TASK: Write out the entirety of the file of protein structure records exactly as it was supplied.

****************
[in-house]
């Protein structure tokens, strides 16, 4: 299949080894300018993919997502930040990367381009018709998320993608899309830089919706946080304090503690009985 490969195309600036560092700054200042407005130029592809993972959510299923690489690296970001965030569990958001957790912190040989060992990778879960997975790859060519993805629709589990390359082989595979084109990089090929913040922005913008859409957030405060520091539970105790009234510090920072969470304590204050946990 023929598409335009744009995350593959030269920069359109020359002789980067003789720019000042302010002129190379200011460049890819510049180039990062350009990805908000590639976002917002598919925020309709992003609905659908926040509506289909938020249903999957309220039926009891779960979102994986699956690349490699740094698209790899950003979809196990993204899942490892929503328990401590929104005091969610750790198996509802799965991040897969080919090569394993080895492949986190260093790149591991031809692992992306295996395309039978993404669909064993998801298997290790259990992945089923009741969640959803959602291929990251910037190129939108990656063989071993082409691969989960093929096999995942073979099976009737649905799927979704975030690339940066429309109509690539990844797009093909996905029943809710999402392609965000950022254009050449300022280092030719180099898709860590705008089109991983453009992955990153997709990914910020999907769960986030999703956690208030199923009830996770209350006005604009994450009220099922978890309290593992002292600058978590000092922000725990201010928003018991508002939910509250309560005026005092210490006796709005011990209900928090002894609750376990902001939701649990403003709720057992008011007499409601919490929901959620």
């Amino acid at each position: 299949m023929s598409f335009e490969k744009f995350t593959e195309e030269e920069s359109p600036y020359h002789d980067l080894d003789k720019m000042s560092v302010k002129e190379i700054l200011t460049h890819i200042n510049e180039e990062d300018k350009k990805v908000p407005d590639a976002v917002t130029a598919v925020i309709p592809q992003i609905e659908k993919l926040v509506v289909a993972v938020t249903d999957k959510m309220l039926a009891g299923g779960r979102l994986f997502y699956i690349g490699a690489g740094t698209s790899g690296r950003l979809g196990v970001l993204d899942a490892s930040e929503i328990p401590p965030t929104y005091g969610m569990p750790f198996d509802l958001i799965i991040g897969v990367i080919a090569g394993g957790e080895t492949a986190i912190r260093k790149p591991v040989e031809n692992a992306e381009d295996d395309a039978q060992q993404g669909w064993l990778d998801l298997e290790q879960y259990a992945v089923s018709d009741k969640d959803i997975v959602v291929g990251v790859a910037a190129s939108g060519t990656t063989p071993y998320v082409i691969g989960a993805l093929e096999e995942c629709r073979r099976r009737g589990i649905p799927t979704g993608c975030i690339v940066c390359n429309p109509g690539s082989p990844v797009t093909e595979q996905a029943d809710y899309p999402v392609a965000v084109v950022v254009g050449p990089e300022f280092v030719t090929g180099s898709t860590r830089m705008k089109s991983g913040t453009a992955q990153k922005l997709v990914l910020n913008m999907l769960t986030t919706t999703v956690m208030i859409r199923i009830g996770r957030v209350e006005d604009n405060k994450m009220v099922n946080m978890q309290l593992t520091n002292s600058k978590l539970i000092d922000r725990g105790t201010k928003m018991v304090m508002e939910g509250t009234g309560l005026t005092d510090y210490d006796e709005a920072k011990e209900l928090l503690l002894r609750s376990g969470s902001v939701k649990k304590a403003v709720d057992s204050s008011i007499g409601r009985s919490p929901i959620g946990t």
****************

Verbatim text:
[in-house]
């Protein structure tokens, strides 16, 4: 299949080894300018993919997502930040990367381009018709998320993608899309830089919706946080304090503690009985 490969195309600036560092700054200042407005130029592809993972959510299923690489690296970001965030569990958001957790912190040989060992990778879960997975790859060519993805629709589990390359082989595979084109990089090929913040922005913008859409957030405060520091539970105790009234510090920072969470304590204050946990 023929598409335009744009995350593959030269920069359109020359002789980067003789720019000042302010002129190379200011460049890819510049180039990062350009990805908000590639976002917002598919925020309709992003609905659908926040509506289909938020249903999957309220039926009891779960979102994986699956690349490699740094698209790899950003979809196990993204899942490892929503328990401590929104005091969610750790198996509802799965991040897969080919090569394993080895492949986190260093790149591991031809692992992306295996395309039978993404669909064993998801298997290790259990992945089923009741969640959803959602291929990251910037190129939108990656063989071993082409691969989960093929096999995942073979099976009737649905799927979704975030690339940066429309109509690539990844797009093909996905029943809710999402392609965000950022254009050449300022280092030719180099898709860590705008089109991983453009992955990153997709990914910020999907769960986030999703956690208030199923009830996770209350006005604009994450009220099922978890309290593992002292600058978590000092922000725990201010928003018991508002939910509250309560005026005092210490006796709005011990209900928090002894609750376990902001939701649990403003709720057992008011007499409601919490929901959620």
């Amino acid at each position: 299949m023929s598409f335009e490969k744009f995350t593959e195309e030269e920069s359109p600036y020359h002789d980067l080894d003789k720019m000042s560092v302010k002129e190379i700054l200011t460049h890819i200042n510049e180039e990062d300018k350009k990805v908000p407005d590639a976002v917002t130029a598919v925020i309709p592809q992003i609905e659908k993919l926040v509506v289909a993972v938020t249903d999957k959510m309220l039926a009891g299923g779960r979102l994986f997502y699956i690349g490699a690489g740094t698209s790899g690296r950003l979809g196990v970001l993204d899942a490892s930040e929503i328990p401590p965030t929104y005091g969610m569990p750790f198996d509802l958001i799965i991040g897969v990367i080919a090569g394993g957790e080895t492949a986190i912190r260093k790149p591991v040989e031809n692992a992306e381009d295996d395309a039978q060992q993404g669909w064993l990778d998801l298997e290790q879960y259990a992945v089923s018709d009741k969640d959803i997975v959602v291929g990251v790859a910037a190129s939108g060519t990656t063989p071993y998320v082409i691969g989960a993805l093929e096999e995942c629709r073979r099976r009737g589990i649905p799927t979704g993608c975030i690339v940066c390359n429309p109509g690539s082989p990844v797009t093909e595979q996905a029943d809710y899309p999402v392609a965000v084109v950022v254009g050449p990089e300022f280092v030719t090929g180099s898709t860590r830089m705008k089109s991983g913040t453009a992955q990153k922005l997709v990914l910020n913008m999907l769960t986030t919706t999703v956690m208030i859409r199923i009830g996770r957030v209350e006005d604009n405060k994450m009220v099922n946080m978890q309290l593992t520091n002292s600058k978590l539970i000092d922000r725990g105790t201010k928003m018991v304090m508002e939910g509250t009234g309560l005026t005092d510090y210490d006796e709005a920072k011990e209900l928090l503690l002894r609750s376990g969470s902001v939701k649990k304590a403003v709720d057992s204050s008011i007499g409601r009985s919490p929901i959620g946990t």